CTT-other mat stories

Tiny particles could help verify goods

A team of MIT researchers has invented a new type of tiny, smartphone-readable particle that they believe could be deployed to help authenticate currency, electronic parts, and luxury goods, among other products. The particles, which are invisible to the naked eye, contain colored stripes of nanocrystals that glow brightly when lit up with near-infrared light. The new particles are about 200 microns long and include several stripes of different colored nanocrystals, known as “rare earth upconverting nanocrystals.” These crystals are doped with elements such as ytterbium, gadolinium, erbium, and thulium, which emit visible colors when exposed to near-infrared light. By altering the ratios of these elements, the researchers can tune the crystals to emit any color in the visible spectrum.

Novel technique opens door to better solar cells, superconductors and hard drives

A team of scientists at the National University of Singapore has successfully developed a technique to study the interface between materials, shedding light on the new properties that arise when two materials are put together. With a better understanding of how materials interface, scientists can tweak the properties of different materials more easily, and this opens doors to the development of better solar cells, novel superconductors and smaller hard drives. Some of the most exciting condensed matter physics problems are found at the interfaces of dissimilar materials. “If you put two materials together, you can create completely new properties,” explains lead scientist Andrivo Rusydi. “The problem is that we do not fully understand what is happening at the interface yet.” To resolve this long-standing mystery in the physics of condensed matter, the NUS scientists investigated the interface between strontium titanate and lanthanum aluminate, two insulators that become conductors at their interface.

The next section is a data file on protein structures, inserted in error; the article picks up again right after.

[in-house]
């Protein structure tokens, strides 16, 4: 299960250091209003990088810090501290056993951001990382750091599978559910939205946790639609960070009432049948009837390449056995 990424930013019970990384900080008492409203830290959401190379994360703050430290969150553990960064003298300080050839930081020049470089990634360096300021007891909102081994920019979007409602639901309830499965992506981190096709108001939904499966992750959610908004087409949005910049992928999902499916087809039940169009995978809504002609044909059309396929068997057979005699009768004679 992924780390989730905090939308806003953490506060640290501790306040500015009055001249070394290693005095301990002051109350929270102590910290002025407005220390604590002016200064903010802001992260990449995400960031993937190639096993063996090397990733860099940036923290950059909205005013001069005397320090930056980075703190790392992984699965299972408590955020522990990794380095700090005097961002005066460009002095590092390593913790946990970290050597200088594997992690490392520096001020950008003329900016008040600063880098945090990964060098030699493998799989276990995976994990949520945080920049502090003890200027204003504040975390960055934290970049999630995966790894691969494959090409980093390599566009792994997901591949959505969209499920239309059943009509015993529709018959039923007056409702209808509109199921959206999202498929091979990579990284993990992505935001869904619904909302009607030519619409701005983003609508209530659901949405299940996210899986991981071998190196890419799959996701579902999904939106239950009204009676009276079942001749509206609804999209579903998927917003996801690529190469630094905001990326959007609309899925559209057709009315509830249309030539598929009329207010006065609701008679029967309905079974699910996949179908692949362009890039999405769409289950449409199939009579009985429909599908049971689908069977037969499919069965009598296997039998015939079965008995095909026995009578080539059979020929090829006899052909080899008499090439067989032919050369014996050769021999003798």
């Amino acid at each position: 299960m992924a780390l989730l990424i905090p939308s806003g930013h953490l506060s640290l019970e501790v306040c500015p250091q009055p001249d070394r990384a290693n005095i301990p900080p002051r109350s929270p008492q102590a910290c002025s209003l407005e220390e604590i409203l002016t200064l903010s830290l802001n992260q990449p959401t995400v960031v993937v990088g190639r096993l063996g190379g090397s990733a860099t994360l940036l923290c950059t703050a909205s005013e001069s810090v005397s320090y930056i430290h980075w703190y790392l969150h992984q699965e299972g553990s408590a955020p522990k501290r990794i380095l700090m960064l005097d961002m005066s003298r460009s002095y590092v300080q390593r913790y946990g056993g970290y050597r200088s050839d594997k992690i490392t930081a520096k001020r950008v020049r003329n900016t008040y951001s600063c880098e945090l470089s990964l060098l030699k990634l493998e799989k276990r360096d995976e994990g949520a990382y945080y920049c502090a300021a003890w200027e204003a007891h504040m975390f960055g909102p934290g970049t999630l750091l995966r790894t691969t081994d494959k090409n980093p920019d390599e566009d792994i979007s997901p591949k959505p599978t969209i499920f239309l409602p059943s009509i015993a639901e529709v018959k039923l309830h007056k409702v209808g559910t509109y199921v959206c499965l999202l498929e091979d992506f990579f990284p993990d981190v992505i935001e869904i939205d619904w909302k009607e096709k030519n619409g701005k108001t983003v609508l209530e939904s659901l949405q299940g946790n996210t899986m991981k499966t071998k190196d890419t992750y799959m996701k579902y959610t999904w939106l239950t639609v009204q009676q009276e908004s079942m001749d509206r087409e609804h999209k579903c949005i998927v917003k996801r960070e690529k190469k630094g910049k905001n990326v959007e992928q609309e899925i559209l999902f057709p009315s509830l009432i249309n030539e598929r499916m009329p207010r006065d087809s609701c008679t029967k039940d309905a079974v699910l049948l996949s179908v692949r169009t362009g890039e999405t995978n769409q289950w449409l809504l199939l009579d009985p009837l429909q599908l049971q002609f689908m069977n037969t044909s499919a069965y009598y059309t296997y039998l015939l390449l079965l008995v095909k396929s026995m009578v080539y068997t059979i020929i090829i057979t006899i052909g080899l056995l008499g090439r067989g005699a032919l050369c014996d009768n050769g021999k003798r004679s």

Israeli tech turns jellyfish into paper towels

(The Times of Israel) Cine’al Ltd., an Israeli nanotechnology start-up, is developing technology to turn jellyfish into “super-absorbers,” making the much-disdained sea creature suitable for use in diapers, tampons, medical sponges, even paper towels. Hydromash, the dry, flexible, strong material Cine’al is developing, is made from jellyfish and is allegedly several times more absorbent than the “quicker picker-upper” paper towels from the popular TV commercials. Highly absorbent products are made of synthetic materials such as super-absorbing polymers (SAP). The challenge was to find a bio-degradable material that was at least as absorbent. TAU researchers found the solution in jellyfish, composed of 90 percent water, living constantly in water and with bodies that can absorb and hold high volume of liquids without disintegrating or dissolving.

Storedot’s next generation smartphone battery fully charges your mobile in 30 seconds

StoreDot Ltd unveiled a ground-breaking battery capable of charging your smartphone and other devices in just 30 seconds. Incredibly, this means smartphone users will be able to charge their phones in less time than StoreDot needs to explain how this cutting-edge technology works. The company produces “nanodots” derived from bio-organic material that, due to their size, have both increased electrode capacitance and electrolyte performance, resulting in batteries that can be fully charged in minutes rather than hours. Those multifunctional nanodots are chemically synthesized bio-organic peptide molecules that change the rules of mobile device capabilities. 

Scientists gain new insight into mysterious electronic phenomenon

For more than a quarter of a century, high-temperature superconductors—materials that can transmit electric current without any resistance—have perplexed scientists who seek to understand the physical phenomena responsible for their unique properties. Thanks to a new study by the U.S. Department of Energy’s Argonne National Laboratory, researchers have identified and solved at least one paradox in the behavior of high-temperature superconductors. The riddle involves a phenomenon called the “pseudogap,” a region of energy levels in which relatively few electrons are allowed to exist. When comparing theoretical calculations of the pseudogap effect with the observed behavior of the material, researchers made a surprising and perplexing discovery. Based on well-established mathematical models, they had anticipated that the pseudogap would cause the superconductivity of the material to vanish, but for some reason the material demonstrated higher superconductivity than predicted.